Written by Kristin Barton Cuthriell, M.Ed, MSW, LCSW
Be mindful and aware of what is really happening in the present.
Painful feelings stemming from past emotional wounds have a way of resurfacing in our present day relationships. Although this concept is nothing new, many of us are totally unaware of what is happening when our feelings surrounding old injuries are triggered. We may believe that the prompting event in the here and now is the sole cause of our emotional distress without connecting the dots to the past. Many times what is happening in the present is a reminder, either conscious or unconscious, of our history. Displaced emotion can wreak havoc on our current relationships if we do not really know what is going on within us.
Being aware of our patterns, being able to identify our emotions, and having the ability to recognize when our emotional response is too extreme for the present situation, can dramatically improve our relationships in the here and now.
Take a look at the following examples that may have a lot more to do with the past than the present.
Sally’s husband forgets to hug her before leaving for work. She becomes overwhelmed with pain; feeling lonely and unloved.
Kimberly’s partner raises his voice. She becomes extremely hurt, feeling like she is a four-year-old child. She begins to cry.
Tina experiences feelings of extreme betrayal and rejection when her friend, Sue, does anything with anyone but her.
Tony comes home, and his wife has cut the grass. Instead of feeling gratitude, he feels defensive and angry. She thinks that I am a lazy loser, he tells himself.
Chris is cut off by another driver. This does not cause an accident, but Chris fills with vicious rage.
Trina does not think her husband is listening to her. She immediately feels lonely and unloved.
The man on the train is staring at Dave. Dave is ready to fight.
Tim has no reason to believe that his wife has ever been unfaithful, but when she decides to have dinner with some girls from work, he feels angry, jealous, rejected, and abandoned.
Frank becomes angry and experiences underlying feelings of worthlessness whenever he perceives that he is being criticized.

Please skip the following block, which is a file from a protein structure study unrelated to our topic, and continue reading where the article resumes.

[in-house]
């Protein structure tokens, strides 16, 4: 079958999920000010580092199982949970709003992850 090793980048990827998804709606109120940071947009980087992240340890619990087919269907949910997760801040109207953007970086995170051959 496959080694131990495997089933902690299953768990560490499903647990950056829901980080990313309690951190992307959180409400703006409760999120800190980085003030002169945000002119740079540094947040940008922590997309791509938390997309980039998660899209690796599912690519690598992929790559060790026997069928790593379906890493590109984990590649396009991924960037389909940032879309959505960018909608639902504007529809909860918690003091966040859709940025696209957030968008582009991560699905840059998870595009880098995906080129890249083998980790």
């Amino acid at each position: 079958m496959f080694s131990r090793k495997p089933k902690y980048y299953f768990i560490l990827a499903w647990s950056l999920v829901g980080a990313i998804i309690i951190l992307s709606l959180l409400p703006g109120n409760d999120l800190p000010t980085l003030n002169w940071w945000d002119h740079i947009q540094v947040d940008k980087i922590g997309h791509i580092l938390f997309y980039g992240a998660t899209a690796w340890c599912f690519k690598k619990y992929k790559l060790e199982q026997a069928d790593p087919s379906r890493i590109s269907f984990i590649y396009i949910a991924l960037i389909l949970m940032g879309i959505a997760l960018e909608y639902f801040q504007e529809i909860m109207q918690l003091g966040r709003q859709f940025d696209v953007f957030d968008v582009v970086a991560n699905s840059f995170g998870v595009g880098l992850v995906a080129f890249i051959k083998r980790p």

All of these emotional reactions may appear extreme, given the situation. The intensity of the emotion should be a signal, informing us that a past wound has been triggered. If we can learn to recognize our triggers and trace them back to where they originated, they are less likely to erode our current relationships.
Sometimes these extreme emotions originated when we were very young children, making them impossible to trace back. That is okay. Just recognizing that the emotion does not belong in the present, is enough to change the way in which we react to it.
Being able to identify our emotions and being able to recognize that they do not belong in the here and now is often a first step to healing. Sometimes what is triggered is fairly minor, causing only mild irritation, but other times past traumas may be triggered, causing almost unbearable emotional pain. Healing from past trauma is a process, and although it is beyond the scope of this article, it is very possible. Many times it is helpful to find a qualified mental health professional to guide you on your healing journey so that you can reach your full potential and your past is not played out again and again in all of your current relationships.
Next Post: Our thoughts create our emotion. It is not the prompting event that creates our emotional response, but our thoughts about the event. Observing thoughts and feelings from a distance can improve all of our relationships and lead to greater internal peace.